In late October 1963, none of this could be imagined. I told myself I had a question for Lon that needed answering, perhaps denying to myself the inevitability of the course I had set up. I did know that I couldn’t be affiliated by record in phone contact from house or office, and I was aware that nobody knew whom that devious busybody James Jesus Angleton was or was not wiretapping. My solution to this was to drive downtown on a Saturday afternoon wearing suit and tie, park around Fifteenth at N, walk up N, and stride boldly into the office building at 1515 upon whose facade the words “The Washington Post” were emblazoned in some sort of ancient Gothic typeface. In those days, newspapers were wide open to the public, especially if the public looked as Official Person as I did, in dark tie, dark suit, white shirt, horn rims, and natty little Princeton haircut, as it was called. I strode in, nodded at the ever-sleepy Negro guard, and took the elevator to the fifth floor, where the newsroom was sited.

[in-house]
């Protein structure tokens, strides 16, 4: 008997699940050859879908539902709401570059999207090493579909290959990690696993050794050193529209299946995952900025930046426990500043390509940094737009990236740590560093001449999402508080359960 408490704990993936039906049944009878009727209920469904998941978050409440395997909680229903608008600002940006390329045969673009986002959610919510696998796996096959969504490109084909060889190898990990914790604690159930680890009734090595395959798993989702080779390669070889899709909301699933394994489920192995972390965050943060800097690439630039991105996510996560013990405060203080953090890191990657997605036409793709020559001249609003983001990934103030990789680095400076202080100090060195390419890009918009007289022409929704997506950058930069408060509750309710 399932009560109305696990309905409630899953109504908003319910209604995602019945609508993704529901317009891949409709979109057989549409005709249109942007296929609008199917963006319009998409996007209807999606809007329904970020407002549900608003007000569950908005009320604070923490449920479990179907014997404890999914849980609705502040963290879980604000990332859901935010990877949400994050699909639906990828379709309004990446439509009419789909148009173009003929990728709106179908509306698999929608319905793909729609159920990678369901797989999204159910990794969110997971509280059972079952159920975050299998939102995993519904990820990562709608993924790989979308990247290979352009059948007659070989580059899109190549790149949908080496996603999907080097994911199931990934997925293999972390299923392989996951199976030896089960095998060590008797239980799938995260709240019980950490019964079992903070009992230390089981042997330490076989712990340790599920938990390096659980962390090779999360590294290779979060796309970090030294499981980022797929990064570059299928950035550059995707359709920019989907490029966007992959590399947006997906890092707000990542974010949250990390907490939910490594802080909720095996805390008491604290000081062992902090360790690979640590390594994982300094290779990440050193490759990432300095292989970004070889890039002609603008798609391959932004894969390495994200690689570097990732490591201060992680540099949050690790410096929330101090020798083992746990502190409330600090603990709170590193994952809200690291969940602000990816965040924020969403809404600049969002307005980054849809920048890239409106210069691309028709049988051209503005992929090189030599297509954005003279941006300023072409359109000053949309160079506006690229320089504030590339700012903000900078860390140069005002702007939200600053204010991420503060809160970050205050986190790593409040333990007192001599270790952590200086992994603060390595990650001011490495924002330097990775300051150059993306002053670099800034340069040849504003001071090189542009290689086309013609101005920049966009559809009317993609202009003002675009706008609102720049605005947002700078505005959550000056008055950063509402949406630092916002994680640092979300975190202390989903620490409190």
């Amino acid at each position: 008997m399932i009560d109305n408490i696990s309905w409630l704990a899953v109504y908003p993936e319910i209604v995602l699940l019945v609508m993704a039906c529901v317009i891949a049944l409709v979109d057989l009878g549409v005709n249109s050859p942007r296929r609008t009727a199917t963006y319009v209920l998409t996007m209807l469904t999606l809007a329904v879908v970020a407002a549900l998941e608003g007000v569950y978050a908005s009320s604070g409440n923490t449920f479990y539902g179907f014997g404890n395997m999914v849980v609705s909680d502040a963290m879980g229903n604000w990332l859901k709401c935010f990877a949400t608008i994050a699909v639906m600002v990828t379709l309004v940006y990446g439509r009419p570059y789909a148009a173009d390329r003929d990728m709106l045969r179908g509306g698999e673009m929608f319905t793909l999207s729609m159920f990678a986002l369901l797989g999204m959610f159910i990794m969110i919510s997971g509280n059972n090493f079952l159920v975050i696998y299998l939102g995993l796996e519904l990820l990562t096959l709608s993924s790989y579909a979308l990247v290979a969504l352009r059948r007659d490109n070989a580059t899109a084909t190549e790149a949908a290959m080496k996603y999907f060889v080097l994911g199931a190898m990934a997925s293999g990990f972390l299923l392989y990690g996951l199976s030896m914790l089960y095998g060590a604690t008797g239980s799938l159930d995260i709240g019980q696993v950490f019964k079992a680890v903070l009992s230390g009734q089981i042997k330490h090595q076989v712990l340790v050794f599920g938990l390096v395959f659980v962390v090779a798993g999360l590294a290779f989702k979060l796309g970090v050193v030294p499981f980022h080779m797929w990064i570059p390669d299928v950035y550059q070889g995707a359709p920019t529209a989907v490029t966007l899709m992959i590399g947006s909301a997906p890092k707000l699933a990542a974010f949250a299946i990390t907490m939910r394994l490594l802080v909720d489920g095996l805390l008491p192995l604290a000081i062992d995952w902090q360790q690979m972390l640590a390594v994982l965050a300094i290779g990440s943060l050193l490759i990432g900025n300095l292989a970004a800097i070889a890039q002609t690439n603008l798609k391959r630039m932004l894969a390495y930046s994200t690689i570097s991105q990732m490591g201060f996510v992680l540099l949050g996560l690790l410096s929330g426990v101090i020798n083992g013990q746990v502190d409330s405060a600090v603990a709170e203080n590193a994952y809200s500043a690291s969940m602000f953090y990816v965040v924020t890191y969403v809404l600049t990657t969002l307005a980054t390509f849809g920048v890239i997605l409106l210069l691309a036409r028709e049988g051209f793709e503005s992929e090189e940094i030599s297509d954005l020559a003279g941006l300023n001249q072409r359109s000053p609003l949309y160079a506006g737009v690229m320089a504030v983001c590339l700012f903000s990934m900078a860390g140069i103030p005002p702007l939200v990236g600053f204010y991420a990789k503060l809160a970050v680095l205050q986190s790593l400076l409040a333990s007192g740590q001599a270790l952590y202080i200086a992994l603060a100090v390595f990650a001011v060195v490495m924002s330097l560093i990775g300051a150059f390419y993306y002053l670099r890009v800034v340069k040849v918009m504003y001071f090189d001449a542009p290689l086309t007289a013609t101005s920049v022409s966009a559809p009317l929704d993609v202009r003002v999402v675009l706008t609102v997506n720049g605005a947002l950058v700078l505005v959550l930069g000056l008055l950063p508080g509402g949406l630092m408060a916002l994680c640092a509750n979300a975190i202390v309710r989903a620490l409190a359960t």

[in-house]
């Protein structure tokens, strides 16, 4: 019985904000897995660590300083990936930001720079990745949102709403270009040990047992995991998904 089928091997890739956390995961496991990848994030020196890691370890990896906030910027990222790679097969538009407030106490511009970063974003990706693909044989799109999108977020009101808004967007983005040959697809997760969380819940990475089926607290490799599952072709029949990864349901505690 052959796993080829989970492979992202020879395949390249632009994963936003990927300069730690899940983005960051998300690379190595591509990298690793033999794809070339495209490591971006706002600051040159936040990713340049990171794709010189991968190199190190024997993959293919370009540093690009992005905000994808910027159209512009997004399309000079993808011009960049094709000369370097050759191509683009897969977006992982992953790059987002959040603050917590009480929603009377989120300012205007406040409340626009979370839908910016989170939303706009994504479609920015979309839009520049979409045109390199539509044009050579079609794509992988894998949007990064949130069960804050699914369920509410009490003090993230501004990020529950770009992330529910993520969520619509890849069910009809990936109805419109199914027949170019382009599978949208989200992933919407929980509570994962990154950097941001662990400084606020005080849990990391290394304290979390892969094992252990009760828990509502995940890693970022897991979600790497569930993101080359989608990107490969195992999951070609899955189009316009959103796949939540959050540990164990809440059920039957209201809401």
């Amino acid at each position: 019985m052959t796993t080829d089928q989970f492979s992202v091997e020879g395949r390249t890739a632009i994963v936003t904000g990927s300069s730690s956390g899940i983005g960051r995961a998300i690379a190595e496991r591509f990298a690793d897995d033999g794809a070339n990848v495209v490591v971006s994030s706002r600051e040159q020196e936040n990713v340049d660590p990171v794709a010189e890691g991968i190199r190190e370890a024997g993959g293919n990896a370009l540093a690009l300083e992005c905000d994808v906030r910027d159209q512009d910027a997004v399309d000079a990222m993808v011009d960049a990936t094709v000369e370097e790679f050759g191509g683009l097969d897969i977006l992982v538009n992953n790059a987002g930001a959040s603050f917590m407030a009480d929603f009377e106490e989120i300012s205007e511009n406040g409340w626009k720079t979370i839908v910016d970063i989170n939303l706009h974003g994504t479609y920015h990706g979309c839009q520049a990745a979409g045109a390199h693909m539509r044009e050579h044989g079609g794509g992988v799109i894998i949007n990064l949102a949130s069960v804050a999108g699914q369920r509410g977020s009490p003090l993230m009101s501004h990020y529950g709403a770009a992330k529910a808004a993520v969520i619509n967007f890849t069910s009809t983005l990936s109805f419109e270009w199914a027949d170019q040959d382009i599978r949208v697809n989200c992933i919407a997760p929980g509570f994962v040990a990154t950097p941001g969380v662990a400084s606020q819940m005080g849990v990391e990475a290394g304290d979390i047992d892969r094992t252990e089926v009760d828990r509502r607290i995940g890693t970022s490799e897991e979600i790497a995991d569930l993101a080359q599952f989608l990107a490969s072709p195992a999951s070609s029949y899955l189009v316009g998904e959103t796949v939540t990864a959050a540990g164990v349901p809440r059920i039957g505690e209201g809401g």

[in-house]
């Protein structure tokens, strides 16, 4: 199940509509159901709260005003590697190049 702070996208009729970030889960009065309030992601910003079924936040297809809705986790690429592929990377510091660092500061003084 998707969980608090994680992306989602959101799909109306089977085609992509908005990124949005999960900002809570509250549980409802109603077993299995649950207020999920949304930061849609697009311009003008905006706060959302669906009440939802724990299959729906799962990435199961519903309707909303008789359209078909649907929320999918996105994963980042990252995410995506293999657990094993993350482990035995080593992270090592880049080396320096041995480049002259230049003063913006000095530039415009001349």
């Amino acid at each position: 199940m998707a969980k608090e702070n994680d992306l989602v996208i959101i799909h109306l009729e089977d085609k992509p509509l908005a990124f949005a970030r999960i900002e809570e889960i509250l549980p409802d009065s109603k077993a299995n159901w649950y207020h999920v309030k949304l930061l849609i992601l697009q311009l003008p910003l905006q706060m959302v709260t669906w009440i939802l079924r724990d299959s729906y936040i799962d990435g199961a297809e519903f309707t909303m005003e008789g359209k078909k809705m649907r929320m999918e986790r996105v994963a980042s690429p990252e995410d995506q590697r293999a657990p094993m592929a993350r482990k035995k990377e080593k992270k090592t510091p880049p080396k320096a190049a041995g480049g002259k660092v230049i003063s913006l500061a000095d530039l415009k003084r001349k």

It was hardly a tenth full, as a skeleton crew watched teletype machines or took dictation from far-flung correspondents on the rare breaking-news stories. I sat down at Marty Daniels’s desk, aware that I looked a little like Marty, who covered the Defense Department for the Post, and rifled through the pink stack of messages that had accumulated. I hoped Marty called Mo back, and I hoped he avoided the angry fellow at the West German embassy, and I hoped that Susan didn’t call to cancel lunch or anything more interesting, and then, lazily, I picked up the phone. As a senior correspondent, Marty enjoyed direct access to long-distance, and I quickly dialed Lon’s number.

I got Monica, she put me through to Lon in the shop, and I said hello.

“Hugh, how’s my favorite secret agent? Have you caught Dr. No yet?”

“The slimy bastard changed lairs on us again. He found a new volcano. And how’s my favorite cripple?”

“You know, Hugh,” said Lon amiably, “I thought I felt a sexual impulse below my waist the other day, but it turned out to be a house falling on my knee.”